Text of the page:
Say what you want about M. Night Shyamalan but he knows how to pick a good concept even if he does fumble the bag with the ending most times. It’s refreshing to see a director maintain his style of filmmaking and storytelling throughout all these years especially when he’s a relatively newer face in the business. From the most unconventional superhero trilogy with ‘Unbreakable’, ‘Split’ and ‘Glass‘ which was some of the best use of the genre in ages to his uniquely horrifying visions, Shyamalan just knows how to pick a story. That being said, there are times when the concept itself is stronger and way more horrifying than what the actual film delivers. This is the case with a few of his films, namely ‘Split’, ‘Old’ and unfortunately ‘Knock at the Cabin’. The trailers ultimately do a better job of conveying the concept because funnily enough, they don’t have an ending whereas Shyamalan has to come up with one and more often than not, they’re not particularly satisfying.
major spoilers for ‘Knock at the Cabin’ are featured in this review.
Despite having his trademark twists, the ending of ‘Knock at the Cabin’ doesn’t leave much room for surprises and it’s one of two potential endings, both cruel and unjust. The story here demands to be questioned and makes the audience go back and forth but in reality, Shyamalan’s approach is intensely direct. The marketing campaign, particularly the trailers show these disasters happening so automatically you go in believing the visitors. Even so, in the movie itself, Shyamalan doesn’t really do much to convince us that it could possibly be a delusion. We as an audience are seeing this from the family’s point of view but the movie doesn’t side with anyone. The family is understandably drowning in fear and denial so shutting down every sentence the visitors say doesn’t really convince the audience that this could all be false. To be fair, the movie doesn’t really side with the visitors either as we rarely get to see their perspectives on the matter. Shyamalan makes the wise decision to never go into the outside world and tell us whether or not the visitors are telling the truth, the TV is all we have as proof. It doesn’t directly tell you what is real and what is not but it heavily implies that the apocalypse is real and that the visitors are telling the truth so the mystery element is really diluted once the visitors start sacrificing one another. There is an urgency that is always present and yet once the visitors explain the rules, the tension subsides fairly quickly. The execution of their prophecy is flawed and questionable. There is a lot to explore there with these characters and the movie just barely touches the surface with them.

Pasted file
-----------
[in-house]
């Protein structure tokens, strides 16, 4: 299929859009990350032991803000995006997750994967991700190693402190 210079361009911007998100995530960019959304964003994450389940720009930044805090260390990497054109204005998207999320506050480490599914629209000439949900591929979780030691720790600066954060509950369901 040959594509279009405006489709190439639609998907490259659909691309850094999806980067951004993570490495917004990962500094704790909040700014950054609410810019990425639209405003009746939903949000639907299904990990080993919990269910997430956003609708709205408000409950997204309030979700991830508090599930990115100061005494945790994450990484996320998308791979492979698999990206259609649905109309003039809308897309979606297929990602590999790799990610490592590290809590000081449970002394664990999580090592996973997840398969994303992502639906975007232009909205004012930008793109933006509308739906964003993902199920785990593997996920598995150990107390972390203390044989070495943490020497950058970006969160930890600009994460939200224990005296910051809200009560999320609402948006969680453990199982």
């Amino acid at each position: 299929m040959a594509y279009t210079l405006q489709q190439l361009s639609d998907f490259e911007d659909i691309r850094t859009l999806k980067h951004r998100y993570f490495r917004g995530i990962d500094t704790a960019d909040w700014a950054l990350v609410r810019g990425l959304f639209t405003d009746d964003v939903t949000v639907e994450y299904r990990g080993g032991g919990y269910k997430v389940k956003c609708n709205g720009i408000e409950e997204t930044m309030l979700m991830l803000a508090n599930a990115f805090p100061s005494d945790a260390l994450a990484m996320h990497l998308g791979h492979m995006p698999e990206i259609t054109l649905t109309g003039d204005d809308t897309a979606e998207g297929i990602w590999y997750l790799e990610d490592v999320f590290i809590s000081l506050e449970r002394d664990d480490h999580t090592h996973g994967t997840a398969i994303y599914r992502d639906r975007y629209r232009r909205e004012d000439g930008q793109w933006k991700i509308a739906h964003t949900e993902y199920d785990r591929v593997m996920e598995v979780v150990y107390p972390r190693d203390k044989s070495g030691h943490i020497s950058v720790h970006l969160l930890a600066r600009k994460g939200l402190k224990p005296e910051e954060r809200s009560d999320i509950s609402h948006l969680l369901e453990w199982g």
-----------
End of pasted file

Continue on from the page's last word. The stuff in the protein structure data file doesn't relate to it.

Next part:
Sitting at a nice hour and a half, it is admittedly an easier watch but it does leave something to be desired. When there is no explanation as to why things are happening the way they are happening and they just force us to accept it, the movie feels like it’s rushing as to not lose our attention. It’s set in one location with a premise that is predictable in its progression. To the movie’s credit, the action starts relatively quickly and the tension up till Redmond’s death was quite effective. Unfortunately, Shyamalan fails at really conveying a sense of danger after that. It starts to follow a formula which is again, very straightforward and direct. The movie could’ve used a couple more minutes to flesh out the visitors, explain their perspective and perhaps even side with them in the sense that Shyamalan could’ve outright just held on to Redmond’s death to make us question and then properly confirm that they’re right after. We could’ve gotten an inside look into the “voices” they kept hearing and the visions they kept seeing. It would make us feel all the more sorry for them because, at the end of the day, there are no villains in this story and the movie doesn’t really delve into that. In fact, I truly wasn’t a fan of how inconsequential every death felt. The ending in particular really didn’t sit right with me if I’m being honest.